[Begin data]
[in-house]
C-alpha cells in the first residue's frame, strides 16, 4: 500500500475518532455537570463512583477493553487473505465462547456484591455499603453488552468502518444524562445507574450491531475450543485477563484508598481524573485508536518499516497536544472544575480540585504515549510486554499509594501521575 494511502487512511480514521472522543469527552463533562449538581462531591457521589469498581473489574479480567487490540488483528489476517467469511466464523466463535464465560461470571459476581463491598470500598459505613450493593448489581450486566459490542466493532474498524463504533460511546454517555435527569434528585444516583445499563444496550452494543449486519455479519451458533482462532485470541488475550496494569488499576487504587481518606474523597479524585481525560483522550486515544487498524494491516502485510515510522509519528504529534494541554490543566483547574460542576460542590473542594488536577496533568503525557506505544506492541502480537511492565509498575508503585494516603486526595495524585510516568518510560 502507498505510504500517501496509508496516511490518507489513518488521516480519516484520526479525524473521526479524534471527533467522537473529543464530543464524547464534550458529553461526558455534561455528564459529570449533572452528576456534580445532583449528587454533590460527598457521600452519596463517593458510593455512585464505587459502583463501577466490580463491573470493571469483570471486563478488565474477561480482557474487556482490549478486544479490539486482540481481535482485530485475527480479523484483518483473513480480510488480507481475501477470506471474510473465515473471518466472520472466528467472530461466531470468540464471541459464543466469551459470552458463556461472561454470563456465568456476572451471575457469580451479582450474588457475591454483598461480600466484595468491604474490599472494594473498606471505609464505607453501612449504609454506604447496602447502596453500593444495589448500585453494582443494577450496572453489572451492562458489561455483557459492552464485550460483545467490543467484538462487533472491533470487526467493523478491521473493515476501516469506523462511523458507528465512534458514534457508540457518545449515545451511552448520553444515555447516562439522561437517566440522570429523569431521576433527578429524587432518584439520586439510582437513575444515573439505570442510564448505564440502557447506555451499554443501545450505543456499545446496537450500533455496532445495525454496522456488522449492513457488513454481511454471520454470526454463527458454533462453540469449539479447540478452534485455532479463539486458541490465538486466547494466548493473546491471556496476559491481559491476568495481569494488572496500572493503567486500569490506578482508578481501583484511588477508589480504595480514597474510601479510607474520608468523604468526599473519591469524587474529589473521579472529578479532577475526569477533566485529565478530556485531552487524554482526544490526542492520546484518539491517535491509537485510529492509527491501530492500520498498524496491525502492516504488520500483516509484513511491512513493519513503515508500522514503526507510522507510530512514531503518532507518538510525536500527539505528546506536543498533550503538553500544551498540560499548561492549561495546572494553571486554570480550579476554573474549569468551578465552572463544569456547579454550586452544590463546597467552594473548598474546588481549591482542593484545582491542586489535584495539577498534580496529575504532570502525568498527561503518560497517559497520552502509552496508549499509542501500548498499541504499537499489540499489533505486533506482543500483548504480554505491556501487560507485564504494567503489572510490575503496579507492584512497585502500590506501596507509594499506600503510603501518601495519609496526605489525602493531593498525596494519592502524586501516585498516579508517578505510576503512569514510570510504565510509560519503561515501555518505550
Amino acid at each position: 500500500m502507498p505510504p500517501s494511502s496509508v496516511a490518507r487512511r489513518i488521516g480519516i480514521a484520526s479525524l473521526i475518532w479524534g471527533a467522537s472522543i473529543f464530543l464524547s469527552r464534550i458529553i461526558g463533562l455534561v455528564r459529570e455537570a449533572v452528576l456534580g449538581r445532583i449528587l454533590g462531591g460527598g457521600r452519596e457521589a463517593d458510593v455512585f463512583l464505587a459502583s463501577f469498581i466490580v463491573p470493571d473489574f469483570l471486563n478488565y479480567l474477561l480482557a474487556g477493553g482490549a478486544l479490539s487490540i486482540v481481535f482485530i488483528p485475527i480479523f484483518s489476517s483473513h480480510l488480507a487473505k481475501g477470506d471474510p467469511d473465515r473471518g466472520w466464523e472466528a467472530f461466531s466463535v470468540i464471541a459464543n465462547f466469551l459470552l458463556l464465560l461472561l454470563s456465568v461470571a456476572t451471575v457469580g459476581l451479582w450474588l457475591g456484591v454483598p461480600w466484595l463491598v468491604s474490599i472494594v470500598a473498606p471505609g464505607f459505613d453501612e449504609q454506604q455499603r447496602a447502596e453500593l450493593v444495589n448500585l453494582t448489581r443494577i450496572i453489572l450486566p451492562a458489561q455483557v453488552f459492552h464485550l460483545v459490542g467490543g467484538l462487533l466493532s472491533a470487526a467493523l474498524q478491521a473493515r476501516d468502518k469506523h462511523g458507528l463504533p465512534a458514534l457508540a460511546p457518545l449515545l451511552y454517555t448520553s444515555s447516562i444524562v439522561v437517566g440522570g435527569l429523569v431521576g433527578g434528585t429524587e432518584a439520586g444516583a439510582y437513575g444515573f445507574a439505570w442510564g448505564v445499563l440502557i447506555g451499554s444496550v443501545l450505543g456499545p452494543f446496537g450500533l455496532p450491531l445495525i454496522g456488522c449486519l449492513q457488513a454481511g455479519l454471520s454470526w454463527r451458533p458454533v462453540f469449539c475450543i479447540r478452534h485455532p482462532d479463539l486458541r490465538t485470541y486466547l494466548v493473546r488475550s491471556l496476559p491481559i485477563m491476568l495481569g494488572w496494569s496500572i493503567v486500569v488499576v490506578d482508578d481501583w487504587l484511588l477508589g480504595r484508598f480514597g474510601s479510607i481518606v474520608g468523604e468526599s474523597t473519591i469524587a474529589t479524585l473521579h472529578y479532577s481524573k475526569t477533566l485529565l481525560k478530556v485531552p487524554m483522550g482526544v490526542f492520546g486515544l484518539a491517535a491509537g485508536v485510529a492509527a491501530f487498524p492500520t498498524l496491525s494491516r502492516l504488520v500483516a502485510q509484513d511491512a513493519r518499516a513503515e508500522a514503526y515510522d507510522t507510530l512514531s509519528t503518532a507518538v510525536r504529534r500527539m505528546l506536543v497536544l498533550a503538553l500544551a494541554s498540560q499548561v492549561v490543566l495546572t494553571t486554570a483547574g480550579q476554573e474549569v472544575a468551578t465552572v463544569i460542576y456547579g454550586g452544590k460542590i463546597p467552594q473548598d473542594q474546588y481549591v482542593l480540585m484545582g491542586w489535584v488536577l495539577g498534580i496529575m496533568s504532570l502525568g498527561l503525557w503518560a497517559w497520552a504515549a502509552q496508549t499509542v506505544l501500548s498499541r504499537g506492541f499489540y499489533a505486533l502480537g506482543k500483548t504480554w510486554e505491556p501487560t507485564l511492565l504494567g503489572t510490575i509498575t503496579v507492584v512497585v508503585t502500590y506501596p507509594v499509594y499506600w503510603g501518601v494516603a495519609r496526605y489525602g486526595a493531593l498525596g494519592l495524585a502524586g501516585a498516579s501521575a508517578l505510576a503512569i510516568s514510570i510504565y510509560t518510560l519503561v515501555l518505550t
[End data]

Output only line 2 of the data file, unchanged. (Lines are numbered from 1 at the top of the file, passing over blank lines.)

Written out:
C-alpha cells in the first residue's frame, strides 16, 4: 500500500475518532455537570463512583477493553487473505465462547456484591455499603453488552468502518444524562445507574450491531475450543485477563484508598481524573485508536518499516497536544472544575480540585504515549510486554499509594501521575 494511502487512511480514521472522543469527552463533562449538581462531591457521589469498581473489574479480567487490540488483528489476517467469511466464523466463535464465560461470571459476581463491598470500598459505613450493593448489581450486566459490542466493532474498524463504533460511546454517555435527569434528585444516583445499563444496550452494543449486519455479519451458533482462532485470541488475550496494569488499576487504587481518606474523597479524585481525560483522550486515544487498524494491516502485510515510522509519528504529534494541554490543566483547574460542576460542590473542594488536577496533568503525557506505544506492541502480537511492565509498575508503585494516603486526595495524585510516568518510560 502507498505510504500517501496509508496516511490518507489513518488521516480519516484520526479525524473521526479524534471527533467522537473529543464530543464524547464534550458529553461526558455534561455528564459529570449533572452528576456534580445532583449528587454533590460527598457521600452519596463517593458510593455512585464505587459502583463501577466490580463491573470493571469483570471486563478488565474477561480482557474487556482490549478486544479490539486482540481481535482485530485475527480479523484483518483473513480480510488480507481475501477470506471474510473465515473471518466472520472466528467472530461466531470468540464471541459464543466469551459470552458463556461472561454470563456465568456476572451471575457469580451479582450474588457475591454483598461480600466484595468491604474490599472494594473498606471505609464505607453501612449504609454506604447496602447502596453500593444495589448500585453494582443494577450496572453489572451492562458489561455483557459492552464485550460483545467490543467484538462487533472491533470487526467493523478491521473493515476501516469506523462511523458507528465512534458514534457508540457518545449515545451511552448520553444515555447516562439522561437517566440522570429523569431521576433527578429524587432518584439520586439510582437513575444515573439505570442510564448505564440502557447506555451499554443501545450505543456499545446496537450500533455496532445495525454496522456488522449492513457488513454481511454471520454470526454463527458454533462453540469449539479447540478452534485455532479463539486458541490465538486466547494466548493473546491471556496476559491481559491476568495481569494488572496500572493503567486500569490506578482508578481501583484511588477508589480504595480514597474510601479510607474520608468523604468526599473519591469524587474529589473521579472529578479532577475526569477533566485529565478530556485531552487524554482526544490526542492520546484518539491517535491509537485510529492509527491501530492500520498498524496491525502492516504488520500483516509484513511491512513493519513503515508500522514503526507510522507510530512514531503518532507518538510525536500527539505528546506536543498533550503538553500544551498540560499548561492549561495546572494553571486554570480550579476554573474549569468551578465552572463544569456547579454550586452544590463546597467552594473548598474546588481549591482542593484545582491542586489535584495539577498534580496529575504532570502525568498527561503518560497517559497520552502509552496508549499509542501500548498499541504499537499489540499489533505486533506482543500483548504480554505491556501487560507485564504494567503489572510490575503496579507492584512497585502500590506501596507509594499506600503510603501518601495519609496526605489525602493531593498525596494519592502524586501516585498516579508517578505510576503512569514510570510504565510509560519503561515501555518505550